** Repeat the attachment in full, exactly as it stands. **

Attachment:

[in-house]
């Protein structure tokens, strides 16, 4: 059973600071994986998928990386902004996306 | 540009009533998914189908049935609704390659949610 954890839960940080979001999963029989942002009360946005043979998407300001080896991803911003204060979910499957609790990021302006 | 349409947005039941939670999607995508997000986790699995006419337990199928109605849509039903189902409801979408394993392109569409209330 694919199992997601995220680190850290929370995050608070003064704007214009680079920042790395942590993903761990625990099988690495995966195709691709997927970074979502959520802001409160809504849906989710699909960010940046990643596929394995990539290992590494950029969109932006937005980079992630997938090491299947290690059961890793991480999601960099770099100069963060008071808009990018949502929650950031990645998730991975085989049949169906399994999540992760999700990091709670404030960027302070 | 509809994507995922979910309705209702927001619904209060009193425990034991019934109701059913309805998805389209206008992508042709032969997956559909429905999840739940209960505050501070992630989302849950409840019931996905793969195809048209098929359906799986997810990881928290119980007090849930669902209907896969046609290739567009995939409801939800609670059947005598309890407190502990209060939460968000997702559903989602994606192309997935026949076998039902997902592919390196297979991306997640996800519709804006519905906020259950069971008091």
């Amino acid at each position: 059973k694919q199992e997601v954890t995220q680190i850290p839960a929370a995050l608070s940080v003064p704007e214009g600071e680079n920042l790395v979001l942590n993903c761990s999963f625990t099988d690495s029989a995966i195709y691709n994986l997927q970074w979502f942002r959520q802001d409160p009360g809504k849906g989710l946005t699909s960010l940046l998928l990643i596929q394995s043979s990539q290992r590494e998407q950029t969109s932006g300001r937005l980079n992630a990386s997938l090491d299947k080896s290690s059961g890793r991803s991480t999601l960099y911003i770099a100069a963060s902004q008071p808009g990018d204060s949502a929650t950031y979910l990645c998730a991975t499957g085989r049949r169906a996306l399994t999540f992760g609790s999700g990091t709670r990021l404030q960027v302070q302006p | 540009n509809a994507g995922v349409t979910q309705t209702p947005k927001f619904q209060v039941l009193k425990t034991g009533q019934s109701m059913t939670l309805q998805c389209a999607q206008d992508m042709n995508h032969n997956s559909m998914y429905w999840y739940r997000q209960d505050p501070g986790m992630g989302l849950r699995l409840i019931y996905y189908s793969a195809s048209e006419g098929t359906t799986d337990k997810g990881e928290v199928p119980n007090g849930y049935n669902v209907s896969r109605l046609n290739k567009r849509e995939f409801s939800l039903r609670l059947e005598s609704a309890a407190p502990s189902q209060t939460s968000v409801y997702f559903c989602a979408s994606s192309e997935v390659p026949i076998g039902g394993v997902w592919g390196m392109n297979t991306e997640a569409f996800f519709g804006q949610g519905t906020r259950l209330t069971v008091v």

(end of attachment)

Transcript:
[in-house]
């Protein structure tokens, strides 16, 4: 059973600071994986998928990386902004996306 | 540009009533998914189908049935609704390659949610 954890839960940080979001999963029989942002009360946005043979998407300001080896991803911003204060979910499957609790990021302006 | 349409947005039941939670999607995508997000986790699995006419337990199928109605849509039903189902409801979408394993392109569409209330 694919199992997601995220680190850290929370995050608070003064704007214009680079920042790395942590993903761990625990099988690495995966195709691709997927970074979502959520802001409160809504849906989710699909960010940046990643596929394995990539290992590494950029969109932006937005980079992630997938090491299947290690059961890793991480999601960099770099100069963060008071808009990018949502929650950031990645998730991975085989049949169906399994999540992760999700990091709670404030960027302070 | 509809994507995922979910309705209702927001619904209060009193425990034991019934109701059913309805998805389209206008992508042709032969997956559909429905999840739940209960505050501070992630989302849950409840019931996905793969195809048209098929359906799986997810990881928290119980007090849930669902209907896969046609290739567009995939409801939800609670059947005598309890407190502990209060939460968000997702559903989602994606192309997935026949076998039902997902592919390196297979991306997640996800519709804006519905906020259950069971008091």
């Amino acid at each position: 059973k694919q199992e997601v954890t995220q680190i850290p839960a929370a995050l608070s940080v003064p704007e214009g600071e680079n920042l790395v979001l942590n993903c761990s999963f625990t099988d690495s029989a995966i195709y691709n994986l997927q970074w979502f942002r959520q802001d409160p009360g809504k849906g989710l946005t699909s960010l940046l998928l990643i596929q394995s043979s990539q290992r590494e998407q950029t969109s932006g300001r937005l980079n992630a990386s997938l090491d299947k080896s290690s059961g890793r991803s991480t999601l960099y911003i770099a100069a963060s902004q008071p808009g990018d204060s949502a929650t950031y979910l990645c998730a991975t499957g085989r049949r169906a996306l399994t999540f992760g609790s999700g990091t709670r990021l404030q960027v302070q302006p | 540009n509809a994507g995922v349409t979910q309705t209702p947005k927001f619904q209060v039941l009193k425990t034991g009533q019934s109701m059913t939670l309805q998805c389209a999607q206008d992508m042709n995508h032969n997956s559909m998914y429905w999840y739940r997000q209960d505050p501070g986790m992630g989302l849950r699995l409840i019931y996905y189908s793969a195809s048209e006419g098929t359906t799986d337990k997810g990881e928290v199928p119980n007090g849930y049935n669902v209907s896969r109605l046609n290739k567009r849509e995939f409801s939800l039903r609670l059947e005598s609704a309890a407190p502990s189902q209060t939460s968000v409801y997702f559903c989602a979408s994606s192309e997935v390659p026949i076998g039902g394993v997902w592919g390196m392109n297979t991306e997640a569409f996800f519709g804006q949610g519905t906020r259950l209330t069971v008091v």